When Larry Harmon tried to vote on a marijuana initiative in November in his hometown of Kent, Ohio, the 59-year-old software engineer found his name had been struck from the voter rolls. Two hours south in Zanesville, restaurant worker Chris Conrad, 37, was also told he was no longer registered. Both men later found out why: they had not voted often enough. As the Nov. 8 elections loom, officials in Ohio have removed tens of thousands of voters from registration lists because they have not cast a ballot since 2008. All U.S. states periodically cleanse their voter rolls, but only a handful remove voters simply because they don’t vote on a regular basis. And nowhere could the practice have a greater potential impact in the state-by-state battle for the White House than Ohio, a swing state that has backed the winner in every presidential election since 1960. Voters of all stripes in Ohio are affected, but the policy appears to be helping Republicans in the state’s largest metropolitan areas, according to a Reuters survey of voter lists. In the state’s three largest counties that include Cleveland, Cincinnati and Columbus, voters have been struck from the rolls in Democratic-leaning neighborhoods at roughly twice the rate as in Republican neighborhoods.Full Article: Use it or lose it: Occasional Ohio voters may be shut out in November | Reuters.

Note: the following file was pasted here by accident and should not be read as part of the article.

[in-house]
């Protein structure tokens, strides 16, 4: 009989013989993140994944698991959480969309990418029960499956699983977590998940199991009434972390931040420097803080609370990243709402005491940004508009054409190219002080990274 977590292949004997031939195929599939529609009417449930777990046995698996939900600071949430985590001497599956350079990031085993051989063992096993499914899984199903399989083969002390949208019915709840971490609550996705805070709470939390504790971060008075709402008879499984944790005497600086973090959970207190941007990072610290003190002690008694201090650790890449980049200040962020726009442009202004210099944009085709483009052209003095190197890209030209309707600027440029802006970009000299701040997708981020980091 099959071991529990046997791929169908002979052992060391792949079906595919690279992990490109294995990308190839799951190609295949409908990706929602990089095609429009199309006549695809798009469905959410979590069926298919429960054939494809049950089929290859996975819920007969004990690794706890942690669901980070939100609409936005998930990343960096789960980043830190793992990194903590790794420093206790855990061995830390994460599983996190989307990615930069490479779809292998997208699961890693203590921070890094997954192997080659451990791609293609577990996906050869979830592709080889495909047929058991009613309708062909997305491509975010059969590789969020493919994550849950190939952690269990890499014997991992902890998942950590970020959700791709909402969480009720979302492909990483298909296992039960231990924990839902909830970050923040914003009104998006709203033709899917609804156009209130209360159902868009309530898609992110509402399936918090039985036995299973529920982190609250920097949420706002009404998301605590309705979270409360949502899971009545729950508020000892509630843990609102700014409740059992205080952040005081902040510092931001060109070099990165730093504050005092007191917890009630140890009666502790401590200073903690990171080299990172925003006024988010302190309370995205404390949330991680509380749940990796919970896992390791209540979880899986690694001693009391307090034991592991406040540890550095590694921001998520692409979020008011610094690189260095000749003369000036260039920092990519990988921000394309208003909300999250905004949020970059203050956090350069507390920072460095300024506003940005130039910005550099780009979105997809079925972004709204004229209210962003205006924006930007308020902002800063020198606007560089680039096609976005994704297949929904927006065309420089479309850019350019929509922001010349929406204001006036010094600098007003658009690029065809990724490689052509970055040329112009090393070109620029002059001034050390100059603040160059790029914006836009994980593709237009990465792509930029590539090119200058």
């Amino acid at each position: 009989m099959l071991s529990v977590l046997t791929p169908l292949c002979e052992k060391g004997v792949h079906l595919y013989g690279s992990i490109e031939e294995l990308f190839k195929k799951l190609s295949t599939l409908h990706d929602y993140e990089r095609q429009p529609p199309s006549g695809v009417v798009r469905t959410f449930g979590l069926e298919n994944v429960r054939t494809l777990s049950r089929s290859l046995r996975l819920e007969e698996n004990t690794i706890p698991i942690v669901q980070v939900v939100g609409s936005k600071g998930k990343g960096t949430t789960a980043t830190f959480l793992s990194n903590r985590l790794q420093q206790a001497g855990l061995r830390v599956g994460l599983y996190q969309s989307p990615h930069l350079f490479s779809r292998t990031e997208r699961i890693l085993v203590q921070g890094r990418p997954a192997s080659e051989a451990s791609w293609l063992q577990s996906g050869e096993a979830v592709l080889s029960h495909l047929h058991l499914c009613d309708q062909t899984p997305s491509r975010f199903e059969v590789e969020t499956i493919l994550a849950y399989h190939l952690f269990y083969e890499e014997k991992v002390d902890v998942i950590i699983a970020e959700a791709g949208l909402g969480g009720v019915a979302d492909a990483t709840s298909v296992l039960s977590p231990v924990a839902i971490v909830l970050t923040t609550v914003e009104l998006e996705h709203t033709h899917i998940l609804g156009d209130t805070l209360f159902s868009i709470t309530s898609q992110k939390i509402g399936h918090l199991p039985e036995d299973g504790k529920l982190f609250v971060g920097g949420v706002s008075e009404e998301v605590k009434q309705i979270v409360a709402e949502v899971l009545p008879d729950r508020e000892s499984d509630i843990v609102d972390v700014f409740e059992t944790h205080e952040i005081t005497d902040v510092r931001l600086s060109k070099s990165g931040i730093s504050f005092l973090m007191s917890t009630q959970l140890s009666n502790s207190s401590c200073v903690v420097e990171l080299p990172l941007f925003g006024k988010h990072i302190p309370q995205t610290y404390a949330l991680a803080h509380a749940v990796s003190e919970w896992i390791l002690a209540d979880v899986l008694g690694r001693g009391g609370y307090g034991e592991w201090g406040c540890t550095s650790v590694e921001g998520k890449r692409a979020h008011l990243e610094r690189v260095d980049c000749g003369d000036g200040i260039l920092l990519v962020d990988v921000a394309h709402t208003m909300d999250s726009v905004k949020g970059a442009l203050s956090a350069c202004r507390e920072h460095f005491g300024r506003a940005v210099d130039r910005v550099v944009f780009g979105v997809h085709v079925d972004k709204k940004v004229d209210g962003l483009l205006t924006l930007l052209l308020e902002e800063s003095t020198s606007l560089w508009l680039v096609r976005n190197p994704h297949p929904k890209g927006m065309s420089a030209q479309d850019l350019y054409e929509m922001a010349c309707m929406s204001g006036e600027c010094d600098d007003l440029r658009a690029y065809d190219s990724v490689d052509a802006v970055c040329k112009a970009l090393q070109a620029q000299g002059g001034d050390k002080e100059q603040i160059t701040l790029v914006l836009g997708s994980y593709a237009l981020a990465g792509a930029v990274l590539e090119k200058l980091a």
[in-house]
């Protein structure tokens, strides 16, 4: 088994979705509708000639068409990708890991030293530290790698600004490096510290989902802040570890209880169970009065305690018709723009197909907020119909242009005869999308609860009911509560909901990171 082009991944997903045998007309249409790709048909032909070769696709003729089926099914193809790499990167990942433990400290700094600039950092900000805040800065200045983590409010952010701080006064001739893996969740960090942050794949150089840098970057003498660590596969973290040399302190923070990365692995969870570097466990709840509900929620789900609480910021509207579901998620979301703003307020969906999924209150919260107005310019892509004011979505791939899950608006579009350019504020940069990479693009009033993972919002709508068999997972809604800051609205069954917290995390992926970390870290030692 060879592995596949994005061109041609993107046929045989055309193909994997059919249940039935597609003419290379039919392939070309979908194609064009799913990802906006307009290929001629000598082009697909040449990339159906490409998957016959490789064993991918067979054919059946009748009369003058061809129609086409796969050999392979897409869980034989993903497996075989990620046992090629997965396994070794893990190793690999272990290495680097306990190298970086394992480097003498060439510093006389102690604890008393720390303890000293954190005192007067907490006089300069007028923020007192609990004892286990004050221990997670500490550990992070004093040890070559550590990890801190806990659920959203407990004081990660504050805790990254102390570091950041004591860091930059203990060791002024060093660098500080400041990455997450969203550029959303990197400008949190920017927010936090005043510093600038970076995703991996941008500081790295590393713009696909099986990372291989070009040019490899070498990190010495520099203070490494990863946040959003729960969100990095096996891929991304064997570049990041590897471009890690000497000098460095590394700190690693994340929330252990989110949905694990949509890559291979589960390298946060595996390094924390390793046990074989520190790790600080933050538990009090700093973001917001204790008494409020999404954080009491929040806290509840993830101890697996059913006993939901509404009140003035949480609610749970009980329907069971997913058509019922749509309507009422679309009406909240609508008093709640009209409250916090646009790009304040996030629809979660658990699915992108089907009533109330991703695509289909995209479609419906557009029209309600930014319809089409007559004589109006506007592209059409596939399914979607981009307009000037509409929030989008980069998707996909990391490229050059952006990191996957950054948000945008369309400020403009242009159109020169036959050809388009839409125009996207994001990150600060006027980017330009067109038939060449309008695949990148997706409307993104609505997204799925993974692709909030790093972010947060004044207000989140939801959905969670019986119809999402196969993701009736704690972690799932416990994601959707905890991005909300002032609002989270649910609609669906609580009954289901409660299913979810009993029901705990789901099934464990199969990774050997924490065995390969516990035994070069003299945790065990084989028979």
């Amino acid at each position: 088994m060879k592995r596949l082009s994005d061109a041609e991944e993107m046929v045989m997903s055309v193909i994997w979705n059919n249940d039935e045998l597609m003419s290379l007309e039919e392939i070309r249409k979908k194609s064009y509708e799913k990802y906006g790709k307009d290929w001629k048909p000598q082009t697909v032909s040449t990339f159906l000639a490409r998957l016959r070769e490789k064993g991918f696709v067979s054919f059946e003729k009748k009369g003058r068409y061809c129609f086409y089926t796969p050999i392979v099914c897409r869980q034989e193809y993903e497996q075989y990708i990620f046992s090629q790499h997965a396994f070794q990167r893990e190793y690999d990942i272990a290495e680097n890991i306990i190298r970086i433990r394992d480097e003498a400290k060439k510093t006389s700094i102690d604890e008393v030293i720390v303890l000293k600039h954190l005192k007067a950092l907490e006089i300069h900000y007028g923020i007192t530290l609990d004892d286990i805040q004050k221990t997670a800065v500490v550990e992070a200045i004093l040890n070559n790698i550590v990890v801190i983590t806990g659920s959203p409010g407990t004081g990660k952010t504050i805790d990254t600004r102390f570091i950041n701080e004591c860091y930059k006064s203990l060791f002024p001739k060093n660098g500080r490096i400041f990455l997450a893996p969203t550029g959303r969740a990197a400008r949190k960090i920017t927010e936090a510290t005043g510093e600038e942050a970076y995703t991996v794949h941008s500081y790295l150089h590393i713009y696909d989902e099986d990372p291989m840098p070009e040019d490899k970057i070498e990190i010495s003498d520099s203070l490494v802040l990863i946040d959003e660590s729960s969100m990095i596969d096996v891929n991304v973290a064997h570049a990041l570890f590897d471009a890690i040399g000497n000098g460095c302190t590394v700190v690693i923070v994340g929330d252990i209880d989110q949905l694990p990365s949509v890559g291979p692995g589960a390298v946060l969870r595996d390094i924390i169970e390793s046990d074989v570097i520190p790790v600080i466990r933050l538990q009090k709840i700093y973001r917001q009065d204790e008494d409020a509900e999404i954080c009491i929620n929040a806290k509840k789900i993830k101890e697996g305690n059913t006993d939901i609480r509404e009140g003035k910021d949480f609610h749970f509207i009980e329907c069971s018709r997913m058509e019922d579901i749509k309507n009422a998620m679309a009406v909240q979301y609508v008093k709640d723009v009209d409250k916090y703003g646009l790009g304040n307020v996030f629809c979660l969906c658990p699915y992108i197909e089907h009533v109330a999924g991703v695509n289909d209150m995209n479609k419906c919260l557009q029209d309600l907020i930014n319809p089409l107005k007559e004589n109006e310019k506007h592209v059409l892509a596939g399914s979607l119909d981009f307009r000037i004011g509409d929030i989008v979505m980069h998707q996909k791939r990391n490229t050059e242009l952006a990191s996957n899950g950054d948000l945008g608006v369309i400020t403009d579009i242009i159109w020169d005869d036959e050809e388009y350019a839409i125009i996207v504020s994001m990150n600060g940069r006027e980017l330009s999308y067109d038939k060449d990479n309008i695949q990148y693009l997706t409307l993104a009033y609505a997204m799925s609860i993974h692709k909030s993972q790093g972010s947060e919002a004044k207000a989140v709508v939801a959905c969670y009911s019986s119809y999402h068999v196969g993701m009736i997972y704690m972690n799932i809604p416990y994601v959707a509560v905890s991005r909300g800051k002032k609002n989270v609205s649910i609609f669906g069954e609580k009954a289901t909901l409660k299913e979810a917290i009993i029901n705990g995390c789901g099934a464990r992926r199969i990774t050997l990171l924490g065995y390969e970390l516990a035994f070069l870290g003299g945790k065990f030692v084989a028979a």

Jun 3 2016